Novel nanocontainers for anticancer drug delivery on demand

With the goal of minimizing the side effects of chemotherapy on healthy tissues, a team of researchers at the Center for Self-assembly and Complexity, within the Institute for Basic Science (IBS) have developed novel nanocontainers able to deliver anticancer drugs at precise timing and location.

Published in Angewandte Chemie International Edition (“Mono-allyloxylated Cucurbit

[7]uril Acts as an Unconventional Amphiphile to Form Light-responsive Vesicles”), the study combines uniquely designed molecules and light-dependent drug release, which may provide a new platform to enhance the effect of anticancer therapeutics.

Thanks to a serendipitous observation, IBS researchers at POSTECH found out that tailed pumpkin-shaped molecules, mono-allyloxylated cucurbit[7]uril (AO1CB[7]), act as surfactant in water. Most surfactants, like soap molecules in bubbles and phospholipids in cellular membranes, have small water-loving (hydrophilic) heads and long fat-loving (hydrophobic) tails that determine how they arrange in space. In contrast, AO1CB[7] is rather unconventional as it forms vesicles in water despite its short hydrophobic allyloxy tail. Detailed analysis showed that the tails unite AO1CB[7] molecules into colloidal particles.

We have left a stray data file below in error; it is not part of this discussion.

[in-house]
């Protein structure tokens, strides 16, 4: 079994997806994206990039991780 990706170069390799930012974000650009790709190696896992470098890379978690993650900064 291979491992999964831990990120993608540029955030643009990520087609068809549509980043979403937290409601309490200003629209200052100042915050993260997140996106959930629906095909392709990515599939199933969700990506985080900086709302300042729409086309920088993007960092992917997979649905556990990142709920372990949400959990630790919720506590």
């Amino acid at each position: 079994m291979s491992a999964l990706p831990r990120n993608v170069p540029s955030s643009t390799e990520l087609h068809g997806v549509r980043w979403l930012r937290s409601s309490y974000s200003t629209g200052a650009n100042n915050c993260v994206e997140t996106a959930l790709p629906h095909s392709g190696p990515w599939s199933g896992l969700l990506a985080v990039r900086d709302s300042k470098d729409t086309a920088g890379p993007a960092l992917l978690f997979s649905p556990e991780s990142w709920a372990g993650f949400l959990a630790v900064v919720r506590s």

“Seeing AO1CB[7] forming a cloudy solution when shaken in water was an unexpected surprise for the team,” explains PARK Kyeng Min, the first and corresponding author of the study. “We thought to take advantage of this newly discovered property and use these vesicles as vehicles to carry anticancer drugs. Then, by controlling when and where the vesicles are broken, the drugs could be released on demand.”

Read more at nanowerk.com

Image Credit:  Institute for Basic Science

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